November 30, 2022
Presented with some interesting challenges, Trant Engineering successfully upgraded the secondary containment system at the Senoko strategic oil fuel depot in Singapore for the DIO
The Senoko Oil Fuel Depot in Singapore is a strategic fuel storage depot supporting the Five Powers Defence Arrangement, 5th and 7th US Fleets and the Singapore Government including the ships searching for Flight MH3701. When work was needed to improve the infrastructure, the contract was awarded to Trant who sent a team to Singapore. They dealt with differences in Health & Safety regulations, local customs, environmental issues and working practices. The contract was delivered in line with British and Singaporean standards to the client’s requirements.
Securing the MoD contract
The UK’s Defence Infrastructure Organisation (DIO), part of the Ministry of Defence, is responsible for the management and maintenance of the Senoko Oil Fuel Depot infrastructure, and is inspected under the Major Accident Control Regulations (MACR). A 2018 inspection identified several non-conformances in the secondary containment system resulting in the issuing of an improvement notice. Because of the short time scale, DIO opted for a negotiated contract with Trant Engineering, with whom they have a long-standing relationship. The £12.3m contract was awarded in December 2018.
Increasing secondary containment capacity
The project required increasing the secondary containment capacity to achieve at least 110% of the volume of the existing twelve 30m diameter fuel tanks, removing gravity drainage and replacing with a pumped system and providing an impermeable barrier within the bund. To achieve these goals, the existing drainage routes had to be altered to allow an equal number of bunds to drain to each of the existing Tilted Plate Separators with only one bund being drained through each separator at any one time, and at a predetermined flow rate. All existing drainage pipes which penetrated through the bund walls were to be sealed and replaced with pressure pipework laid over the bund walls terminating in an adjacent discharge chamber. This would drain by gravity to the nearby existing storm drainage channel system.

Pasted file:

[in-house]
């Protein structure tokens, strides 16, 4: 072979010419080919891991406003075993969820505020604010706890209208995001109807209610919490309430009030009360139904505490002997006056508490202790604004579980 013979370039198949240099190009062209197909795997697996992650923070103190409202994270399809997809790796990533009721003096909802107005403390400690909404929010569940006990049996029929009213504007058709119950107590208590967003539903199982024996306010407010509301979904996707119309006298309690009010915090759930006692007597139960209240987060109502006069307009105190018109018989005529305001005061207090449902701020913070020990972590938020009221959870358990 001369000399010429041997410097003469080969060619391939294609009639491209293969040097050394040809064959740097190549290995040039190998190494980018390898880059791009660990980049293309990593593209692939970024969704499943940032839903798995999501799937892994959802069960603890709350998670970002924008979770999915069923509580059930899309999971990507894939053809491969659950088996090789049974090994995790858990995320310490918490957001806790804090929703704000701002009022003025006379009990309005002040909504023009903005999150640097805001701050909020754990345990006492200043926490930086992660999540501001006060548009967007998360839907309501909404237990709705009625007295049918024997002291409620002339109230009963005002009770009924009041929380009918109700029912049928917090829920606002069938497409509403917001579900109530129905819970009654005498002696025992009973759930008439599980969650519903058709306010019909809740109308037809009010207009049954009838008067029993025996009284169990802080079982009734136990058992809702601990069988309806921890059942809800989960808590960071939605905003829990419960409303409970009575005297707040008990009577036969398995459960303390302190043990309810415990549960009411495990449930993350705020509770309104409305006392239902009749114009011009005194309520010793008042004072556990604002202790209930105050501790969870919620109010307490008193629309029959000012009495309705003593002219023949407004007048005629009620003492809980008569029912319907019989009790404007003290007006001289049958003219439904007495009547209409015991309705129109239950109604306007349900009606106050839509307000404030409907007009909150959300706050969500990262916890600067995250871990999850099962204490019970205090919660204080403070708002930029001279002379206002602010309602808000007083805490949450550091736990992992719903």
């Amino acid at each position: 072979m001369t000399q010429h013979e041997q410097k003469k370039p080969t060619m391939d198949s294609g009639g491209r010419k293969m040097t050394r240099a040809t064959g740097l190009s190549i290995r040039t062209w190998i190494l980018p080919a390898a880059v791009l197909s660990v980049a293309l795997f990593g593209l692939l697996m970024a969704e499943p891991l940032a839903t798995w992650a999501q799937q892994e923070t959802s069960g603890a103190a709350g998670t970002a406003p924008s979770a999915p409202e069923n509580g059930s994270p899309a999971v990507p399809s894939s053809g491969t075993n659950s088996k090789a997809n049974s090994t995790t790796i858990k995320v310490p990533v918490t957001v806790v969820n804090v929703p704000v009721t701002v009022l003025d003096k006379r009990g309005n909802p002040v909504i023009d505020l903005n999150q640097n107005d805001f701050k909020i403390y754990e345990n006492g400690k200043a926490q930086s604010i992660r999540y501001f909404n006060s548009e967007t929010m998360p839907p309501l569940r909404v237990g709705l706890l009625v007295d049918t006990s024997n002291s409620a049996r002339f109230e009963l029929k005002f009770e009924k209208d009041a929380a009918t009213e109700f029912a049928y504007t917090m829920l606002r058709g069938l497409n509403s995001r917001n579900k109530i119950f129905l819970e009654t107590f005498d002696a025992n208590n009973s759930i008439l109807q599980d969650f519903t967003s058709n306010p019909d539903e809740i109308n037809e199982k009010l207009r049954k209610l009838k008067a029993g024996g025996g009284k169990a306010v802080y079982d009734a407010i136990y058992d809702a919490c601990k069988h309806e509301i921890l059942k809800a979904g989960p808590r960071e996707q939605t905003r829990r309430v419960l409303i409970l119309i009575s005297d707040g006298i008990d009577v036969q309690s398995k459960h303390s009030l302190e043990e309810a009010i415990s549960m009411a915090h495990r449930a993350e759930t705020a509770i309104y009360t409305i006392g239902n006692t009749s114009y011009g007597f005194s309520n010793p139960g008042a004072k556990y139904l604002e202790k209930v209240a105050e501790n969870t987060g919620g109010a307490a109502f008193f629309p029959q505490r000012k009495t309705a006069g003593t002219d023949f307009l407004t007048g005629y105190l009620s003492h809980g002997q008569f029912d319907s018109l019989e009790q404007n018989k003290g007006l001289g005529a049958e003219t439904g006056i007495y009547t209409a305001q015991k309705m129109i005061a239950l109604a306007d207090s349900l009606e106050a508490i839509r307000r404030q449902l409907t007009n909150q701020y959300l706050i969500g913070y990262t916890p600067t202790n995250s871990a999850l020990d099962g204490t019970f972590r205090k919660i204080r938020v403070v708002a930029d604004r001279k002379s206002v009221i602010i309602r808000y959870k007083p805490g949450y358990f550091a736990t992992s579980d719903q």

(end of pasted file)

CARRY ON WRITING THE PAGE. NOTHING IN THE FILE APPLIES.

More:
Trant’s in-house engineering design team carried out the detail design – mechanical, electrical and control and automation – based on a conceptual design by UK consultants Ramboll. The detailed design was completed to 95% in Trant’s UK office before handing over to the site engineering team for final development. They worked with a local engineering consultant to ensure that the design met Singaporean standards.
Operating in Singapore
Whilst the works were not particularly complex, executing the contract presented some interesting challenges.
The workforce was truly multicultural including Singaporeans, Indians, Chinese, Filipinos and Sri Lankans as well as Trant’s English site team. Numerous celebrations – Eid, Festival of Lights, Christmas, Chinese New Year and more – made work planning difficult, and the variety of languages might have been problematic. “Fortunately, we found a very competent local civil engineering contractor, GL Engineering & Construction Pte Ltd, to handle the earthworks”, says Trant’s Project Manager Colin Osman. “However, as Principal Contractor, we were responsible for Health & Safety on site and balancing local practices with safe delivery of the works.”
Singaporean Regulations meant that nine separate regulators were involved in the project, including the National Environment Agency of Singapore and PUB, Singapore’s National Water Agency, who monitored site discharges on a daily basis. Trant employed a full-time Environmental Officer to interface between the regulators.
The Oil Fuel Depot was originally constructed in 1938 and has some features with potential heritage value including concrete shelters, tunnels and a number of World War II “pill boxes” These were defensive machine gun emplacements and one, the “Sime Road Machine Gun Pillbox”, is protected as a designated Historic Site and marked with a blue plaque. None of these structures had been previously documented, and part of Trant’s responsibility was to record each one with a survey report, description, location map and photographs.
The stone required for construction was not available in Singapore and had to be imported by ship from Indonesia. All other materials however, were sourced locally wherever possible to minimise carbon footprint. To comply with National Parks requirements, trees felled during the contract had to be replaced. Trant planted new trees offsite in a reserve and the felled trees were all donated, after shredding, to the Singapore zoo.
On site, a large colony of macaques was resident along with pythons and cobras. Whilst it is natural for Trant to ensure the resident wildlife is protected, this time it was the workforce that had to be just as wary of the wildlife, in particular from the snakes that saw pipework as potential homes. Careful inspection of the piping was always required before handling.
The contract was executed successfully and handed over to DIO. Business Development Director, Brendan Dowd says “This unique project utilised our multi-discipline engineering and project delivery teams. We faced a number of challenges including COVID19, but perseverance and hard work ensured a successful outcome. We are proud to support the DIO with upgrading and refurbishment of their assets around the world.”